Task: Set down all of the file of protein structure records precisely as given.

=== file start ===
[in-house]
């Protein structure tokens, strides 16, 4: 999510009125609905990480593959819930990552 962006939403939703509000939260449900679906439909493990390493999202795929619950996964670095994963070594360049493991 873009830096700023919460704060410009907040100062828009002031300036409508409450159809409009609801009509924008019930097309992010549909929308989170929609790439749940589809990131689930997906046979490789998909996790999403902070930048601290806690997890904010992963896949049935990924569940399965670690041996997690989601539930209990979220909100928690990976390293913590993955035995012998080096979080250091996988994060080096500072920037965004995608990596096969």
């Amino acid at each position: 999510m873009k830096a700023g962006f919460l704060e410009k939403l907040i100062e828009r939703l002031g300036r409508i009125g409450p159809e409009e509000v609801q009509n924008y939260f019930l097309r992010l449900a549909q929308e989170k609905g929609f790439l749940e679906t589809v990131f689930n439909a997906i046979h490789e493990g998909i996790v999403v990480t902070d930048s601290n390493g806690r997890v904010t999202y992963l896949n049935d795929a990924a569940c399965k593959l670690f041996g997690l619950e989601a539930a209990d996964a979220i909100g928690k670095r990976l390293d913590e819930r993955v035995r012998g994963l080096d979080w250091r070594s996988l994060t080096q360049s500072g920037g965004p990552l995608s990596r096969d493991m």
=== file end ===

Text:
[in-house]
């Protein structure tokens, strides 16, 4: 999510009125609905990480593959819930990552 962006939403939703509000939260449900679906439909493990390493999202795929619950996964670095994963070594360049493991 873009830096700023919460704060410009907040100062828009002031300036409508409450159809409009609801009509924008019930097309992010549909929308989170929609790439749940589809990131689930997906046979490789998909996790999403902070930048601290806690997890904010992963896949049935990924569940399965670690041996997690989601539930209990979220909100928690990976390293913590993955035995012998080096979080250091996988994060080096500072920037965004995608990596096969």
């Amino acid at each position: 999510m873009k830096a700023g962006f919460l704060e410009k939403l907040i100062e828009r939703l002031g300036r409508i009125g409450p159809e409009e509000v609801q009509n924008y939260f019930l097309r992010l449900a549909q929308e989170k609905g929609f790439l749940e679906t589809v990131f689930n439909a997906i046979h490789e493990g998909i996790v999403v990480t902070d930048s601290n390493g806690r997890v904010t999202y992963l896949n049935d795929a990924a569940c399965k593959l670690f041996g997690l619950e989601a539930a209990d996964a979220i909100g928690k670095r990976l390293d913590e819930r993955v035995r012998g994963l080096d979080w250091r070594s996988l994060t080096q360049s500072g920037g965004p990552l995608s990596r096969d493991m």